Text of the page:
Read the last sentence again. That’s the point. Read it a third time and ignore the name of the site itself, because anyone who believes that we’re trying to actually get people to believe Glenn Beck raped and/or murdered is *whoosh* missing the entire point. So don’t be dumb like a lot of people are. I greatly expanded this text because so many people *read* it, and *still* didn’t understand.

Common Law Trademark 

Mr Beck had to make out a common law trademark as he did not have a registered trademark. He succeeded in doing this because of the commercial aspect of part of his activities and the fame that attached to his name through his broadcasts and other activities.

Confusingly Similar 

The Panel then found that the domain name was confusingly similar to the trademark GLENN BECK. That interesting result was arrived at by analogy to the “sucks” cases, as it was said that the internet user would be so struck by the character of the domain name and curious about what lay behind it, that he or she would go to the website to see if the site really was associated with the trademark owner, as it seemed to be, in this case Mr Beck.

Rights or Legitimate Interests

The Panel then went on to consider if the Respondent had a right or legitimate interest in the domain name. This is the really interesting part. The Panel decided that he did in fact have such a right or legitimate interest because the domain name and the website were a parody of Glenn Beck’s style and as such protected under the guarantee of free speech in the US Constitution. To see what the Panel said in detail, see below. But to summarise it to save you some time, the important points are as follows:

  1. The Respondent domain name registrant had conceded on the website that what he was saying about Beck was untrue.

  2. That was the basis for its being a parody.

  3. But he (seemed to) believe(d) that the style he had adopted in the parody was the style that Beck used in his political commentary.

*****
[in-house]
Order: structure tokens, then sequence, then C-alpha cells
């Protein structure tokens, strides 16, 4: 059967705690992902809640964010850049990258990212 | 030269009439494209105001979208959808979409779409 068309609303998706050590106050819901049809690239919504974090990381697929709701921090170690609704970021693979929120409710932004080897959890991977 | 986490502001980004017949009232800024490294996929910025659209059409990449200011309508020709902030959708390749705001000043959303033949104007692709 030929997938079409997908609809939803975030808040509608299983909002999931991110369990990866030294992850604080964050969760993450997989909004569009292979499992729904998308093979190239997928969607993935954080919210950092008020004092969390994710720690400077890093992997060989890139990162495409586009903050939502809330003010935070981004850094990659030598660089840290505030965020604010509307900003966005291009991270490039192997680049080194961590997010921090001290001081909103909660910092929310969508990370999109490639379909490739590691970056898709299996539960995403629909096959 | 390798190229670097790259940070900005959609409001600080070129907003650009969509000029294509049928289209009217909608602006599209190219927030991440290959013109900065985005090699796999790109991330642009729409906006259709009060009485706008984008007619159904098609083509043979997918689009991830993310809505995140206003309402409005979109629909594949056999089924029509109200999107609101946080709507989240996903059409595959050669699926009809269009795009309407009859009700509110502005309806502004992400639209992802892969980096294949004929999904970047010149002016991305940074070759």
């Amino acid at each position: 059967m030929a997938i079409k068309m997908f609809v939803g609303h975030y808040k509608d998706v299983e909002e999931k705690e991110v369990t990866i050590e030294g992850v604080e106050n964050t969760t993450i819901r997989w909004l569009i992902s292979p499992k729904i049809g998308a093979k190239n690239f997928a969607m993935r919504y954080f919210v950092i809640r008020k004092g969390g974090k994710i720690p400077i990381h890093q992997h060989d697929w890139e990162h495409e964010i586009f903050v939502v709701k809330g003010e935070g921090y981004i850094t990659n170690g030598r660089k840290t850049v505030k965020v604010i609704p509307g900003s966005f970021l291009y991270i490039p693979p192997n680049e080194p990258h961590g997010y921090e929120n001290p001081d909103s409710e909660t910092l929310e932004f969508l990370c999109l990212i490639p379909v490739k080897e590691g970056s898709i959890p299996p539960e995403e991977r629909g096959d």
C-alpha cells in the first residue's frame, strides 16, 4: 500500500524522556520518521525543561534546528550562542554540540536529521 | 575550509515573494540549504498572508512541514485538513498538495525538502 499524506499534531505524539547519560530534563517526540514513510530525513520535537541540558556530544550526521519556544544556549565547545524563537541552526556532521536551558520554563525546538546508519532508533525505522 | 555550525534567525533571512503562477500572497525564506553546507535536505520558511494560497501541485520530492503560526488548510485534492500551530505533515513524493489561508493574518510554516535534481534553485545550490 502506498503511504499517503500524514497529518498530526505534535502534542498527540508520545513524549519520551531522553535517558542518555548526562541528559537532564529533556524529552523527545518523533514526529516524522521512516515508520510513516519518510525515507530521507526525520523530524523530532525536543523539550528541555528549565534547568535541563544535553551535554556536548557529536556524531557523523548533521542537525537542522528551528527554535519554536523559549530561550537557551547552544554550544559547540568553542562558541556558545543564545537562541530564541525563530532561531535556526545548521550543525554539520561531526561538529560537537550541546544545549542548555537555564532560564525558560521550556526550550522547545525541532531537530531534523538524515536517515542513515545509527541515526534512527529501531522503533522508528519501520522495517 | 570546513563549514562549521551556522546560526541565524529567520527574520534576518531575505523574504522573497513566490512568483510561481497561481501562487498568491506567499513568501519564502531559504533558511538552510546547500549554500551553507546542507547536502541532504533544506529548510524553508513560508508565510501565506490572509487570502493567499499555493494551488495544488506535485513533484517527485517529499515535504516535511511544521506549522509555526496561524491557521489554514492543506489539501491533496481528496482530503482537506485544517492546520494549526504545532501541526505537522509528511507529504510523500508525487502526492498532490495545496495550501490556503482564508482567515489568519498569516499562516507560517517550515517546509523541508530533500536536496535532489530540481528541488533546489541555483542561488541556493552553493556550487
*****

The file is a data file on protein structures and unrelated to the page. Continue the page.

4. The parody was therefore itself political commentary and as such protected by the free speech guarantee.

  5. In reaching that conclusion it is permissible to look at the website as well as the domain name as this had to be done to get in on the joke.

  6. There was some sale of products on the website but not enough to give the site a commercial activity sufficient to deny the free speech protection.

Now read on for some more details.

The Panel ruled in the following way.

Respondent principally argues that it is using Complainant’s mark in the disputed domain name to parody the political interviewing and commenting style of Complainant. Respondent argues that is engaged in nominative fair use of Complainant’s mark, and that its political parody is protected as free speech under the U.S. Constitution.

Respondent states that Complainant engages in an interviewing and commentary style that involves making an allegation that even Complainant may stipulate is not true, then asking why the interviewee or subject of the commentary refuses to deny the allegation. In Respondent’s view, Complainant’s methodology places the subject of the allegation in an unfavourable light virtually regardless of the response (or lack of response).

In the present context, the disputed domain name contains a statement that Respondent concedes on its website is untrue (or at least that there are no known facts to support it). Respondent then demands to know, and Respondent’s forum participants demand to know, why Complainant refuses to deny the untrue allegation set out in the disputed domain name.

As Complainant has pointed out, the full effect of Respondent’s domain name parody is unlikely to be ascertained by the “average Internet user” (i.e., not party to the “inside joke”) without the second step of visiting Respondent’s website.